Should journalists participate in the
rebranding of swine flu? “It is not a ‘swine’ flu, and people
need to stop calling it that,” Dave Warner of the National Pork
Producers Council told CNN. “They’re ruining people’s lives.”
Actually, under the rules of flu nomenclature, viruses are named
after where they are first found, according to this article in Food Manufacturing. That would make it Mexican flu. Right? No. Talk about ruining people’s lives.

When Stephen Harper…

Should journalists participate in the rebranding of swine flu? "It is not a 'swine' flu, and people need to stop calling it that," Dave Warner of the National Pork Producers Council told CNN. "They're ruining people's lives." Actually, under the rules of flu nomenclature, viruses are named after where they are first found, according to this article in Food Manufacturing. That would make it Mexican flu. Right? No. Talk about ruining people's lives.

 

 

 

When Stephen Harper suggested Mexican flu, he wasn't considering the racially-charged U.S. political context. Now he's made the switch to H1N1, placating panicking pork producers. But in the science blog Effect Measure, scientists argue swine flu is still the most scientifically appropriate name because the virus contains eight genetic characteristics of swine, while H1N1 means nothing.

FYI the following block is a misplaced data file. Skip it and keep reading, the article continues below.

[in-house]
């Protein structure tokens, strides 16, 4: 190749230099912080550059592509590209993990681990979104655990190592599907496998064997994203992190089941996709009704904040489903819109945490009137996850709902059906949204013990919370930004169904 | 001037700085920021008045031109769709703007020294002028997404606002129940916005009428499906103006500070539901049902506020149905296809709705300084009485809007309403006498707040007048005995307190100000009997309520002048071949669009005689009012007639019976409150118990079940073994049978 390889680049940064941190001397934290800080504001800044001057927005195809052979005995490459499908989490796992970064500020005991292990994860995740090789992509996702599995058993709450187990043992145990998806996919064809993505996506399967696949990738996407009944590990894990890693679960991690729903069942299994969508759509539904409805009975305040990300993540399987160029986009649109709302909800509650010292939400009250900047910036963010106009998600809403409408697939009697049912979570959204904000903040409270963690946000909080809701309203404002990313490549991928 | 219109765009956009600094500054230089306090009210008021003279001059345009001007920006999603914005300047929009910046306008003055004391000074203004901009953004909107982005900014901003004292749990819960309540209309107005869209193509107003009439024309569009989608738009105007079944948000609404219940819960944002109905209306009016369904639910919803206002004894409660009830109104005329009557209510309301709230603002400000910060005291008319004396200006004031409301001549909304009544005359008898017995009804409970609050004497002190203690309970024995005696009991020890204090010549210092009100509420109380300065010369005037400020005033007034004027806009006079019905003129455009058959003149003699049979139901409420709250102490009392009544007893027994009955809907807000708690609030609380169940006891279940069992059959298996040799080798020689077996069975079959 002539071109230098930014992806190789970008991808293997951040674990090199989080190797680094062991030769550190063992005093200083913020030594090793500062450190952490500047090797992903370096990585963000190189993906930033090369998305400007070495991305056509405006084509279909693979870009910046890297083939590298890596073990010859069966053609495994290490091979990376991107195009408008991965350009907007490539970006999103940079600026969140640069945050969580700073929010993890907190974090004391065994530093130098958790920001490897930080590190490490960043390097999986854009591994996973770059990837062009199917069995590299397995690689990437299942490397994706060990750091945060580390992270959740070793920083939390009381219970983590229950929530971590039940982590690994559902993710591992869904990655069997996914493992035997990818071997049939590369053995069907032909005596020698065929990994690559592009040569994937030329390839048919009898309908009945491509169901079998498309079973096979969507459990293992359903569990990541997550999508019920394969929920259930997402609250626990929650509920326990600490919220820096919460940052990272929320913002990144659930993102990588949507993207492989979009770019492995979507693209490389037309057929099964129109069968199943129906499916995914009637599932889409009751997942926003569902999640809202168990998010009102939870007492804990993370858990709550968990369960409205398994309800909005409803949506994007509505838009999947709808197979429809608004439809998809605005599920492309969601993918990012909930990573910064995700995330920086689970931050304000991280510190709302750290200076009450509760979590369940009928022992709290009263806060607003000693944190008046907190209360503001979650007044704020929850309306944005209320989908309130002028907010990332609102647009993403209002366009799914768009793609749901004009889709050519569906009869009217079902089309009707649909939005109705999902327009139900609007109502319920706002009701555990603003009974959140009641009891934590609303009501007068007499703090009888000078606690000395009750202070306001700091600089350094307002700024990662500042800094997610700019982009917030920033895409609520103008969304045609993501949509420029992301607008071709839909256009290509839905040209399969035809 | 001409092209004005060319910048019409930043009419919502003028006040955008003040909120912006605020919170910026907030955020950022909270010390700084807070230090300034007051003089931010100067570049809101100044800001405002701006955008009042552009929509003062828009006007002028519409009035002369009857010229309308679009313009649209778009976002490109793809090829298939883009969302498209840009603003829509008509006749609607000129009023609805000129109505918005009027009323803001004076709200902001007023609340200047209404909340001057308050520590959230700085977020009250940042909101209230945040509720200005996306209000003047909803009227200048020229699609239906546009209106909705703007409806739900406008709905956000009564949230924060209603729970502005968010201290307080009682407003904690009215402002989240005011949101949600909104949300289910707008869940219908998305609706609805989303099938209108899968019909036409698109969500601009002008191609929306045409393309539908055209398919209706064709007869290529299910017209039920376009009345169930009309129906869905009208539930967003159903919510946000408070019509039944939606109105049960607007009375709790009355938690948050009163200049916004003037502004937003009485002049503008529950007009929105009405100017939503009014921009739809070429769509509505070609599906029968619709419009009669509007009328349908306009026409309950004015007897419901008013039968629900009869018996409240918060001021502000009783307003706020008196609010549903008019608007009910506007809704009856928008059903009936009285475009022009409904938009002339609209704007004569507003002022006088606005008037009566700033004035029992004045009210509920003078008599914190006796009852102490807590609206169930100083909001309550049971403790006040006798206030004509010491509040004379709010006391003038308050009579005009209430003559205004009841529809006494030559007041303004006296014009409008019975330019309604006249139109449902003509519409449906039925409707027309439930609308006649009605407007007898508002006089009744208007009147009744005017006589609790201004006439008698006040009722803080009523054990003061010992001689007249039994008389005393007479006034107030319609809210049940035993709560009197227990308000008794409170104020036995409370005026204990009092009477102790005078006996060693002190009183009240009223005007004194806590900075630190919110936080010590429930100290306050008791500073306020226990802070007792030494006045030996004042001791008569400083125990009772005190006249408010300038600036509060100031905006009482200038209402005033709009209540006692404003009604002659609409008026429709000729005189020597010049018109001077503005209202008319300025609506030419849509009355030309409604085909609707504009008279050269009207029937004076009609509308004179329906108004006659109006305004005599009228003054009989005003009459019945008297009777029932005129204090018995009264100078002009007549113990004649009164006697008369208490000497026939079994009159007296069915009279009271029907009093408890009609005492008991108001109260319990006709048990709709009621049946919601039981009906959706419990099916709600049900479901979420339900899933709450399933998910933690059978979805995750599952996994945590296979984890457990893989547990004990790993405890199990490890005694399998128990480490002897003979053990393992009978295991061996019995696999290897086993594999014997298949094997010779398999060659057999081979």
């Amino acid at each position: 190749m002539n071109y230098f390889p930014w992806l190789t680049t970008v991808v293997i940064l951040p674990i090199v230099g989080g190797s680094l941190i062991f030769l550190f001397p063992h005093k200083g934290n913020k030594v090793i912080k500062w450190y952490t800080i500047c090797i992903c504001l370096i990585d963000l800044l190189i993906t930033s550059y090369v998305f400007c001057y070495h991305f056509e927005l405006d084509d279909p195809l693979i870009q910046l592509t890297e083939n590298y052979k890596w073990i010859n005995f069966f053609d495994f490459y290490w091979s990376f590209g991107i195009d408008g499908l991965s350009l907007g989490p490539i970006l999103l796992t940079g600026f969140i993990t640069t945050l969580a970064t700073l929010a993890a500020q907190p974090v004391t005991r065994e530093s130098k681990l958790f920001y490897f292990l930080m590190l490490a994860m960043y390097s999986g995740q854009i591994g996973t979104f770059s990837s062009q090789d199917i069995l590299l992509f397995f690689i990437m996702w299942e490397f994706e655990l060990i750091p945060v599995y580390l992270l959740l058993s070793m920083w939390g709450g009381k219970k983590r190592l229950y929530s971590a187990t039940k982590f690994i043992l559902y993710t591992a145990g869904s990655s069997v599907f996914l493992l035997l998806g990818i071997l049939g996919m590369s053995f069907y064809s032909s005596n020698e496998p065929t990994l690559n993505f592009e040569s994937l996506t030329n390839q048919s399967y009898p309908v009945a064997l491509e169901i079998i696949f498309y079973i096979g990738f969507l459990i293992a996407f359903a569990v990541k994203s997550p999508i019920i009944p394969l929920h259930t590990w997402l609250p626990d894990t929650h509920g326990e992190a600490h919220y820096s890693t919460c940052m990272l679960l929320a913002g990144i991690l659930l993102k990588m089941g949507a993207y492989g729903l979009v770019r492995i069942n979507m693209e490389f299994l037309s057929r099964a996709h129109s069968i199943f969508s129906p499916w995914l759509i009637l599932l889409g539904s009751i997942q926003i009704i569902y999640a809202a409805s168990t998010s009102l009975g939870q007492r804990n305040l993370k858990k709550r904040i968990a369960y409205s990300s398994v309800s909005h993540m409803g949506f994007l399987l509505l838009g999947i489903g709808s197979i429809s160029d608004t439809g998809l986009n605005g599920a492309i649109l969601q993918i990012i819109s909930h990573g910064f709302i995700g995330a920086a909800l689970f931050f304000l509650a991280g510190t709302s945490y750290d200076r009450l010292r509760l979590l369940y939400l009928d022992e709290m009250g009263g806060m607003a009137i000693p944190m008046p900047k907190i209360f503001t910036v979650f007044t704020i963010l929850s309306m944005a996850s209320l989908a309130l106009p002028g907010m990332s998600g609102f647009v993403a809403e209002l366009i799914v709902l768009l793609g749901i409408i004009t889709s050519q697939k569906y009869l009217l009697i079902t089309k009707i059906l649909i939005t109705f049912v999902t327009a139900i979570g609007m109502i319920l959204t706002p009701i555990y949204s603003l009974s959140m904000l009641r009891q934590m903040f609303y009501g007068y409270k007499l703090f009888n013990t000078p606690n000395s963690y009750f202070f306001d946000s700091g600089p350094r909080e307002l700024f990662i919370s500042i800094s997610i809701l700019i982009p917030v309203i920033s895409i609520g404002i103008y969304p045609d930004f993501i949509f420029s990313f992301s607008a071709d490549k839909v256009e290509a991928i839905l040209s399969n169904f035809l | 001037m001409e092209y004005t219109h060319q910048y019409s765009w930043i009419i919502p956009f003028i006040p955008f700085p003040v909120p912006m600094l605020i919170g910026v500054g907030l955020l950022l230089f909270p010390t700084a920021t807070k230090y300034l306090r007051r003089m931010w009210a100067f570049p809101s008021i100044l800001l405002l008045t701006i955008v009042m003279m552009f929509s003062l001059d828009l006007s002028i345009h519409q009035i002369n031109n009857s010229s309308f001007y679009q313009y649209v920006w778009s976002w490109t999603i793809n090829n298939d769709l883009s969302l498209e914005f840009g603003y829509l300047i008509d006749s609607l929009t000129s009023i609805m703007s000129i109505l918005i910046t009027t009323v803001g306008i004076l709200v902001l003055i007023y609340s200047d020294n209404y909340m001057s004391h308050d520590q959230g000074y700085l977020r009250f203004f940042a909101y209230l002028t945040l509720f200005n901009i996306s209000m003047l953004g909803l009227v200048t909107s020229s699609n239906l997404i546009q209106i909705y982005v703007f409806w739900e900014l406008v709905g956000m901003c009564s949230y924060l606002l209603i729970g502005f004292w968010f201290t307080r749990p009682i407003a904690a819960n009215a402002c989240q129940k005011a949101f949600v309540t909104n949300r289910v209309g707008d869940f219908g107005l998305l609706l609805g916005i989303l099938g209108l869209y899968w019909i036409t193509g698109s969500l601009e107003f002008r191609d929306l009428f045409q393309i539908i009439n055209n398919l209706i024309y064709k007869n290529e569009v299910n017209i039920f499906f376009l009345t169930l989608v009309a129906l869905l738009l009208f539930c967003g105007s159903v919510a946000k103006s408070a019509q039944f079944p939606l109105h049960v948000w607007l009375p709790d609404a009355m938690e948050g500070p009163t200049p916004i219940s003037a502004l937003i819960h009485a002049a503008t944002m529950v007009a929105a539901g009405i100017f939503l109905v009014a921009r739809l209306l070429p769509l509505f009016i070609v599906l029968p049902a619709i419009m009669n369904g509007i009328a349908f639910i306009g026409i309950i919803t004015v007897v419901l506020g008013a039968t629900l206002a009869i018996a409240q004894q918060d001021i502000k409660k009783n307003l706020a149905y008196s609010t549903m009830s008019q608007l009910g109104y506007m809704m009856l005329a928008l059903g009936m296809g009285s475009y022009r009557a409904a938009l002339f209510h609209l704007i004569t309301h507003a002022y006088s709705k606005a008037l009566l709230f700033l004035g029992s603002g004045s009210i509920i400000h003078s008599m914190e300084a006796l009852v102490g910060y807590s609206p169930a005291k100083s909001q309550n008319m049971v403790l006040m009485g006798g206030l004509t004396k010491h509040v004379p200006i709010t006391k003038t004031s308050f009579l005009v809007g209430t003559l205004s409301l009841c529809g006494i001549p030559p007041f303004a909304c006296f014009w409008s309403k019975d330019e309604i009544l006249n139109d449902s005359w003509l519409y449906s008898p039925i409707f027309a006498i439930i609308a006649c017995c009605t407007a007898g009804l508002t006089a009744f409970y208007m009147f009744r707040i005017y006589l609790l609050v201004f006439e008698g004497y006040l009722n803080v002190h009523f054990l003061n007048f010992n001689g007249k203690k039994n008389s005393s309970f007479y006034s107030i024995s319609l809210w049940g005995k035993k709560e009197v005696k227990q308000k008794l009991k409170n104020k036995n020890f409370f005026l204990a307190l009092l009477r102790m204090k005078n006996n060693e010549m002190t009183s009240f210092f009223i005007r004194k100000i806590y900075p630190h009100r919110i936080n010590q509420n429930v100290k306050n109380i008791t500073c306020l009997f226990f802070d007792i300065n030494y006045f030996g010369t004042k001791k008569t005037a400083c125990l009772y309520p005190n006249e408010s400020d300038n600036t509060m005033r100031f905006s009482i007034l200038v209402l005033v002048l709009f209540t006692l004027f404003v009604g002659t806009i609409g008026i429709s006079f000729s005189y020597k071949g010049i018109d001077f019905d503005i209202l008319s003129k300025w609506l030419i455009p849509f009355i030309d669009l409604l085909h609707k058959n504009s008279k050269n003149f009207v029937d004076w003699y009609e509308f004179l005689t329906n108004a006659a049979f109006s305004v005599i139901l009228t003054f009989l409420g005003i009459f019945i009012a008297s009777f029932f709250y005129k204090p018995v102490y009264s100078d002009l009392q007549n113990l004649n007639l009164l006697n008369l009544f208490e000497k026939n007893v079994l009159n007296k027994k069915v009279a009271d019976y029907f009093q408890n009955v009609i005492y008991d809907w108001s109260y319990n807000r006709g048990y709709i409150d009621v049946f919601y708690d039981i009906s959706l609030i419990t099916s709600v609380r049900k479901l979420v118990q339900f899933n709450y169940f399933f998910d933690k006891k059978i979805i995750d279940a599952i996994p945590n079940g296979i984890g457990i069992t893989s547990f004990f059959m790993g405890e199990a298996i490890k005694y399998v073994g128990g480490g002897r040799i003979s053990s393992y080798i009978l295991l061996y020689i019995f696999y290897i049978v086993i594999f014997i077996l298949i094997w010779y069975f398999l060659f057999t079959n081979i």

Certainly the citizens of La Gloria point to the pigs. This article by Mike Davis in the Guardian argues that a poorly regulated intensive pork industry is being let off the hook. Meanwhile, Rolling Stone is laying first claim to the scoop, re-posting this 11-year-old article about pandemics and giant pig barns on its web site.

As an aside, while looking into the flu naming debate, Big Issue discovered Name Wire, a blog dedicated entirely to discussion about naming things, including the new flu. It's a strange world.

Visit J-Source's Covering Health Crises portal for resources, opinions and advice about covering this flu.

Patricia W. Elliott is a magazine journalist and assistant professor at the School of Journalism, University of Regina. You can visit her at patriciaelliott.ca.